Develop Guidelines

An underlying premise is that large-scale assessment programs should include as many students with disabilities as possible without destroying desired technical characteristics, given the purpose of the assessment. A consistent set of guidelines is needed. It should have three components:


Not all large-scale assessment programs use the same approach for including students with disabilities. States, in particular, vary considerably in both the guidelines for making decisions about the participation of students with disabilities and for determining what accommodations and adaptations are used during assessments.

Each approach has its advantages and disadvantages. Some rely too strongly on the opinion of one or more individuals whose opinions may be biased by unrelated issues. Some are too arbitrary, and not linked to the way students are currently served in schools.

It is possible that legal issues could make some options problematic. For example, if a large- scale assessment has consequences for the student, issues of access and accommodations will have to be addressed.

Other considerations impinge on these alternatives as well. For example, many large-scale assessment programs do not make adequate differentiations of student performance at the lower end of performance. With the inclusion of more students who typically have performed at the lower end of the scale on large-scale assessments, there will be a need for greater differentiation at this lower end. All of these factors in interaction must be considered when selecting the best approach.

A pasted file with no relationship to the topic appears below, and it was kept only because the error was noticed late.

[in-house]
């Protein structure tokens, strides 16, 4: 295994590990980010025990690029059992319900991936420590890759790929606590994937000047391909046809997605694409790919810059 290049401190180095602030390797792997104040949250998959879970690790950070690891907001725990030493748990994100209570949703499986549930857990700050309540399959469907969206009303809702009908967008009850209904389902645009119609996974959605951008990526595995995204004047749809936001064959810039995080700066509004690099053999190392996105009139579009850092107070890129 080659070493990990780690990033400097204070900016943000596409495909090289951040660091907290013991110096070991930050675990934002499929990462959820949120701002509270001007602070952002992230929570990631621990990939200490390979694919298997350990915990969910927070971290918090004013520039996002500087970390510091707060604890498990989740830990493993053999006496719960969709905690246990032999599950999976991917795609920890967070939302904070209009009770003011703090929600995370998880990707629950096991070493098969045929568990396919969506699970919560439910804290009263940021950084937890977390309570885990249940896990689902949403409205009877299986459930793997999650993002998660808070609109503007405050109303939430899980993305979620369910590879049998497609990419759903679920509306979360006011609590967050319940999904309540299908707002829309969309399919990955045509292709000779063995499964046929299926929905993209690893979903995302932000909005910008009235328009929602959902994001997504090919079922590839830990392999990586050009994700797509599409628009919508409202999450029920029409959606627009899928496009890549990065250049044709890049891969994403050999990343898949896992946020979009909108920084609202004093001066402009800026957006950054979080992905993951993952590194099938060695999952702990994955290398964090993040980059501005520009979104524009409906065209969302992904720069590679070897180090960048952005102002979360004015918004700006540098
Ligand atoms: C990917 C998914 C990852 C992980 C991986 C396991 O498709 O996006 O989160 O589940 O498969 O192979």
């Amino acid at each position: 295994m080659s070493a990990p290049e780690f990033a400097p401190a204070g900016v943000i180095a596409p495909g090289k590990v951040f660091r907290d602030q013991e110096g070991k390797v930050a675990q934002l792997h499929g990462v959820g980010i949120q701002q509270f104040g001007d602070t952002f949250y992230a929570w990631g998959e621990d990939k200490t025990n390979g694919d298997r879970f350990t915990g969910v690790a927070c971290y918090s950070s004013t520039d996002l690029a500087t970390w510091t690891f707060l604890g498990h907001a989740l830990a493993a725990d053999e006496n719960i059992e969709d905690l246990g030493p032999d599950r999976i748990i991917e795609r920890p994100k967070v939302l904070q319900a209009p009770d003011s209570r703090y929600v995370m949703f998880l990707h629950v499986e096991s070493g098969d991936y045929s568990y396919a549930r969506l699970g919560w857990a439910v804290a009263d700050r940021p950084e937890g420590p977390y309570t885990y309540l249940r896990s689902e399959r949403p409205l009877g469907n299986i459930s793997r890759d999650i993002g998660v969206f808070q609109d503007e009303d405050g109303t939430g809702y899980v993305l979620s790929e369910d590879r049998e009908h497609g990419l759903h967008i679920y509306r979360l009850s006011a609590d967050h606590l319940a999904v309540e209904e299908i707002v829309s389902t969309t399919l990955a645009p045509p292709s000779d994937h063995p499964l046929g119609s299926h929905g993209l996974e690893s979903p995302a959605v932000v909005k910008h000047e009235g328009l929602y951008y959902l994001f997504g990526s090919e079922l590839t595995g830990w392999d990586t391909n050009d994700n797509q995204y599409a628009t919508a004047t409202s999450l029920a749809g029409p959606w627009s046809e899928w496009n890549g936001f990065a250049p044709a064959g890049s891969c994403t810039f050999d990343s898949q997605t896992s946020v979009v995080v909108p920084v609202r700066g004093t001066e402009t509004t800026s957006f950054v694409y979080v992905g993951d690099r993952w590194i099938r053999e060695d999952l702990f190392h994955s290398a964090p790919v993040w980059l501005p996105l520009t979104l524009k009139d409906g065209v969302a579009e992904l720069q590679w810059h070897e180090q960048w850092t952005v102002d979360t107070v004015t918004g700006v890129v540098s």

Based on interactions with numerous policymakers, assessment personnel, and disability advocates, the following guidelines are recommended for large-scale assessment programs to use when including students with disabilities in their assessments.



Including students with disabilities in large-scale assessments needs to occur at three points:

  1. Instrument Development. Include students with disabilities when trying out items. This will help to identify problems and the need for less difficult items. Instruments can be dropped, modified, or added during this development phase to allow greater numbers of students with disabilities to participate meaningfully.